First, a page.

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No, I was stirring with my "what?".



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Re: Casting Comments - Casting in the Wind [Re: RexW] #7417179 04/16/12 03:26 AM
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ScottEvil Offline
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good info. Texas is windy generally so important tips for people



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Re: Casting Comments - Casting in the Wind [Re: RexW] #7417553 04/16/12 10:41 AM
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George Glazener Offline
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Good, info Rex!
Note: In order to be qualified to give wind casting advice, an instructor must have worn a fly in his ear lobe and "clousered" at least one fly rod!
I am confidant that Rex has met thse qualificatins!!!
grin



Last edited by George Glazener; 04/16/12 11:25 AM. Reason: Note

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Re: Casting Comments - Casting in the Wind [Re: RexW] #7417704 04/16/12 12:21 PM
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I just submitted the request. We shall see what they have to say
(I pretty much am just a "hall monitor" as far as my level of access and moderation here smile )



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Re: Casting Comments - Casting in the Wind [Re: George Glazener] #7417727 04/16/12 12:33 PM
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RexW Offline OP
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Originally Posted By: George Glazener
Note: In order to be qualified to give wind casting advice, an instructor must have worn a fly in his ear lobe and "clousered" at least one fly rod!
I am confidant that Rex has met thse qualificatins!!!
grin


No self piercings yet, but even though a Crease fly is made of foam, it'll still leave a nasty looking bruise on the side of your head... scared



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Re: Casting Comments - Casting in the Wind [Re: RexW] #7417866 04/16/12 01:15 PM
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Originally Posted By: RexW
Originally Posted By: George Glazener
Note: In order to be qualified to give wind casting advice, an instructor must have worn a fly in his ear lobe and "clousered" at least one fly rod!
I am confidant that Rex has met thse qualificatins!!!
grin


No self piercings yet, but even though a Crease fly is made of foam, it'll still leave a nasty looking bruise on the side of your head... scared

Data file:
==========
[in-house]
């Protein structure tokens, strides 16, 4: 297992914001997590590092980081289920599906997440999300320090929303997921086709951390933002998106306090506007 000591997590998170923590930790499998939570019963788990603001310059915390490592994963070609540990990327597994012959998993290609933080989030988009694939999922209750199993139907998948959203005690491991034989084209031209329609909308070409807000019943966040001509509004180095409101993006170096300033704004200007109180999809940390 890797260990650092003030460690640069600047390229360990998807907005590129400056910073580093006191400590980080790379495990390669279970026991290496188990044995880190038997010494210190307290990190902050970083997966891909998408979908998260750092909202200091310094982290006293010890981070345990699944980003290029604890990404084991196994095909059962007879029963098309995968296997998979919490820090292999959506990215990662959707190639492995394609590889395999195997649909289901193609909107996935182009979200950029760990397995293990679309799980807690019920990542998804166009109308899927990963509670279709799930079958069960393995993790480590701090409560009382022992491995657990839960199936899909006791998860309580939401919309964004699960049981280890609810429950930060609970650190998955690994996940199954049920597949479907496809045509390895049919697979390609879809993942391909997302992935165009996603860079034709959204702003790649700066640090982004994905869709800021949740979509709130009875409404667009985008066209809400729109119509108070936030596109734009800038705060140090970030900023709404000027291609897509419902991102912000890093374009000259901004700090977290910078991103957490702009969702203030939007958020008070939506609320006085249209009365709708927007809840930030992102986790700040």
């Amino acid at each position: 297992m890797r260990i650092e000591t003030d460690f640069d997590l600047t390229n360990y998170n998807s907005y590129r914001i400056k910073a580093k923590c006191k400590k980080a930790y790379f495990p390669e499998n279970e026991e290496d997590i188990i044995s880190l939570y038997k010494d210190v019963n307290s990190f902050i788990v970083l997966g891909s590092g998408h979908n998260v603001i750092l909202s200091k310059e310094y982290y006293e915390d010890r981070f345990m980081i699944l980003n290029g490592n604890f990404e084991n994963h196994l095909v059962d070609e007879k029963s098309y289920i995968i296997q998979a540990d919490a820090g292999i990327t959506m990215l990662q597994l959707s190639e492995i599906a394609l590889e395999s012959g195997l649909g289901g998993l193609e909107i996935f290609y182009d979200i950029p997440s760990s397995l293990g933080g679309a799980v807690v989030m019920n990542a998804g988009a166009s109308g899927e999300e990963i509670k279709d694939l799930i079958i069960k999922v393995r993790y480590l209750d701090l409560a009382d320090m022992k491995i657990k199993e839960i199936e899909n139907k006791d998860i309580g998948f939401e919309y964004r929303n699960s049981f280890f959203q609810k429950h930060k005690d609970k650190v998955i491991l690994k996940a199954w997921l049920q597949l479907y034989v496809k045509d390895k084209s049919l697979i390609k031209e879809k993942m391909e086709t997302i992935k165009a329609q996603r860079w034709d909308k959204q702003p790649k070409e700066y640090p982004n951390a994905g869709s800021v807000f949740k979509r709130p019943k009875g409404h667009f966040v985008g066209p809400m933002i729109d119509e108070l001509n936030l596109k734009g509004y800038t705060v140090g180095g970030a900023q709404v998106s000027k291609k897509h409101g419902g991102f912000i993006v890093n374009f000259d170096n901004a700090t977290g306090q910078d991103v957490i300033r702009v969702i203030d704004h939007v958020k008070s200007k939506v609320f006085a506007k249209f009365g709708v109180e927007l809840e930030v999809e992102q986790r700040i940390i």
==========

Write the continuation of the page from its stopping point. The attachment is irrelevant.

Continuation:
I can add that a wet size 2 deerhair mouse badly cast on a 5wt in a brisk wind can make you fairly certain that you've hooked yourself in the spinal cord at the base of your skull. Or so I have read. wink




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Re: Casting Comments - Casting in the Wind [Re: RexW] #7417964 04/16/12 01:42 PM
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George Glazener Offline
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Rex, may I make a suggestion?
Can you structure this topic into major segments and then leave open for comments so as not to hi-jack a very important topic - then go to next segment and open open for comments?

I have much experience in this subject area that may help - for example boat positioning is very important in fishing. Boat positioning encompasses the same fly casting challenges and techniques as casting in the wind, and learning this skill becomes second nature when wind becomes a problem.




Last edited by George Glazener; 04/16/12 02:20 PM. Reason: typos

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Re: Casting Comments - Casting in the Wind [Re: RexW] #7418277 04/16/12 03:05 PM
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Thanks, Rex. Good compilation and summary. I just got back from four days fishing small trout streams in the Driftless Area of SW Wisconsin. We had a couple of fronts move through while I as there, accompanied by strong winds and blowing rain.

One of our solutions to the fishing conditions was to fish the more open, meadow-like stream settings on calmer days and fish the more wooded streams tucked along the bluffs on windy days. Once we found out what the wind direction was going to be, we'd hunt for a stream that would either have the wind coming from behind us or one that was protected by hills or bluffs.

The wind can also affect your fly choice. Too much wind and dry flies just don't work. Nymph on those days and use dries on calmer days, when the fish are more likely to be rising and they can actually see a fly on the surface.


Last edited by mickfly; 04/16/12 03:06 PM.

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Re: Casting Comments - Casting in the Wind [Re: RexW] #7418290 04/16/12 03:09 PM
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George-

Very good comment about wind and boats. Having fished the coastal flats numerous times, being able to cast in the wind, and having a guide who knows how to position the boat are key elements in whether you are successful or not. I consider it a good day when I don't hook my guide/friend in the back!


Re: Casting Comments - Casting in the Wind [Re: kentuckytroutbum] #7418326 04/16/12 03:19 PM
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George Glazener Offline
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Originally Posted By: kentuckytroutbum
George-

Very good comment about wind and boats. Having fished the coastal flats numerous times, being able to cast in the wind, and having a guide who knows how to position the boat are key elements in whether you are successful or not. I consider it a good day when I don't hook my guide/friend in the back!

grin
The very best way to P**** off a guide or a fishin' buddy is to not pay attention to the boat position - I got chewed out really good one time for hitting my guide with a fly - best casting lesson I ever got!
Just takes experience to adjust your cast to conditions at hand!



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Re: Casting Comments - Casting in the Wind [Re: George Glazener] #7418632 04/16/12 04:26 PM
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Totally agree with you. You've got to be aware of whats behind you in your back cast. The guide is way up in the air, standing on his poling platform. Watch out for him.

My guide/friend likes for his clients to use a sidearm backcast, and come forward with an overhead front cast, shooting the line. Keeps the hook away from him and you!


Re: Casting Comments - Casting in the Wind [Re: kentuckytroutbum] #7418765 04/16/12 04:55 PM
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George Glazener Offline
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Originally Posted By: kentuckytroutbum
Totally agree with you. You've got to be aware of whats behind you in your back cast. The guide is way up in the air, standing on his poling platform. Watch out for him.

My guide/friend likes for his clients to use a sidearm backcast, and come forward with an overhead front cast, shooting the line. Keeps the hook away from him and you!

IIRC, that's the way Rex W. describes my casting stroke....
laugh



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Previously george 1